Buckingham Palace has confirmed that King Charles III will not attend the COP27 climate change summit in Egypt next month.
Charles has a longstanding passion for environmental issues. As Prince of Wales, he addressed the Cop26 summit in Glasgow last year. His eldest son, William, then the Duke of Cambridge, also spoke at the event, and Queen Elizabeth recorded her opening remarks, urging world leaders to address climate change.
After Prince Charles became king following Queen Elizabeth’s death last month, US climate envoy John Kerry told the BBC that he “very much” hopes Prince Charles will continue to talk about climate change as king. said there is.
Australian Prime Minister Anthony Albanese, a Labor politician, also said he was “very happy” with the King taking a position on the “importance of climate change”.
However, according to a Sunday Times report, King Charles will not attend this year’s summit, which will be held in the Red Sea resort of Sharm el-Sheikh.
In response to media inquiries, the royal court confirmed that the advice had been sought by the king and given by the trusses.
“Out of mutual friendship and respect, it was agreed that the King would not attend,” the royal palace said in a statement.
As is customary, all official overseas visits by members of the Royal Family are conducted on advice from the UK Government.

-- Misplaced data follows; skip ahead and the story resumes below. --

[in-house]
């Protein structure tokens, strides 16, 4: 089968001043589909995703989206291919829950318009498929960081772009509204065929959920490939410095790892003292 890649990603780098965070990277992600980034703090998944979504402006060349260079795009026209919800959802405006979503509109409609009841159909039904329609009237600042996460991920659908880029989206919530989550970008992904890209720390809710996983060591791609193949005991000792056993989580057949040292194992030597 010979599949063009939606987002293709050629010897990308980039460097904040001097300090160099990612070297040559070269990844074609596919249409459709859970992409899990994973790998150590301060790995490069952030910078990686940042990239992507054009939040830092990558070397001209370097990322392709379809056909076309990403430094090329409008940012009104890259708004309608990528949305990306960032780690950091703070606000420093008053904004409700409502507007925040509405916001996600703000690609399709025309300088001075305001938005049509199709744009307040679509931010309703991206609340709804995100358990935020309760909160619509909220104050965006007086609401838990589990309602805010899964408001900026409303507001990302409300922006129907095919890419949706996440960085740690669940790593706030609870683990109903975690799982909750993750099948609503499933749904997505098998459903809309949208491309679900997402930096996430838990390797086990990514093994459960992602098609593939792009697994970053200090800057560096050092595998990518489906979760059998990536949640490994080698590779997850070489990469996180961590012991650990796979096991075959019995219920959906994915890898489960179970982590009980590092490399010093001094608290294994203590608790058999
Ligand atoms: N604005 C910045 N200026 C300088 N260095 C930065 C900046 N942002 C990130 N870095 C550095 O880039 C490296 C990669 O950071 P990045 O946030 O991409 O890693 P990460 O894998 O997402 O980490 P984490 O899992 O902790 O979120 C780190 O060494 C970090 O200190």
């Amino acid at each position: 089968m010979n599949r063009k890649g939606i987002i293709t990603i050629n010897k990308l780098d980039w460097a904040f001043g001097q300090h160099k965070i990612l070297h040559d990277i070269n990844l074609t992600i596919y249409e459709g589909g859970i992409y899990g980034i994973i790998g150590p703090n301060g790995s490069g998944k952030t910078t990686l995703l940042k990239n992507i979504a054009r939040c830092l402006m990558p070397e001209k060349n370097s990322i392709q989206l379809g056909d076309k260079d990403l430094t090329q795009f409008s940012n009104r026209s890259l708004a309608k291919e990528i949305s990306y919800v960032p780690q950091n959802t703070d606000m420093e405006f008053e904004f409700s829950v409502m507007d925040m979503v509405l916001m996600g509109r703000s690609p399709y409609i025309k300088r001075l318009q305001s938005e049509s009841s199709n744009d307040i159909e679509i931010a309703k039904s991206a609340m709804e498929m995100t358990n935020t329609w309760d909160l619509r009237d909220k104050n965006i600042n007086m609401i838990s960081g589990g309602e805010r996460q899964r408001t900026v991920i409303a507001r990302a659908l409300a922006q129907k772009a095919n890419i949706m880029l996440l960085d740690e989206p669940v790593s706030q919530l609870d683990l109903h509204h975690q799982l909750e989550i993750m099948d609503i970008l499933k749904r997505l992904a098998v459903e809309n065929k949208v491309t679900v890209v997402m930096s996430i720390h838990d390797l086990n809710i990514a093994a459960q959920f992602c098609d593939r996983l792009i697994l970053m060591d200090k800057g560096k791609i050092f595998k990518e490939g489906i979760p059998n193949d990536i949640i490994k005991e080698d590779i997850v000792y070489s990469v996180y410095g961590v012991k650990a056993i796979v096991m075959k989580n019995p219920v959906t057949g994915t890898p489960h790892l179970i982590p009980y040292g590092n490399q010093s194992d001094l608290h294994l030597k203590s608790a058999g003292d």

Decisions made “amicably”
Downing Street declined to comment on the matter. A spokesman said: “We do not comment on the meeting between the prime minister and the king.”
Cabinet ministers, however, denied claims that Truss had ordered the king to stay away from the climate summit.
“This is a consensual decision between the King and the Government,” said Simon Clarke, Secretary of State for Leveling, Housing and Communities.
“This is, as far as I know, a decision made amicably between the palace and the government. The suggestion this morning that he was ordered to stay away is simply not true,” he told The Times on Sunday. I told the radio
Clark explained why the royal family was not allowed to attend Cop27 in Egypt, despite a prominent appearance at Cop26 in Glasgow. I oppose the head of state going to events in Egypt. It is normal for this to be handled by a government rather than a monarchy. “
But the government insists the UK remains committed to its net-zero emissions target.
Conservative Party Chairman Jake Berry told Sky News on Sunday:
PA Media contributed to this report.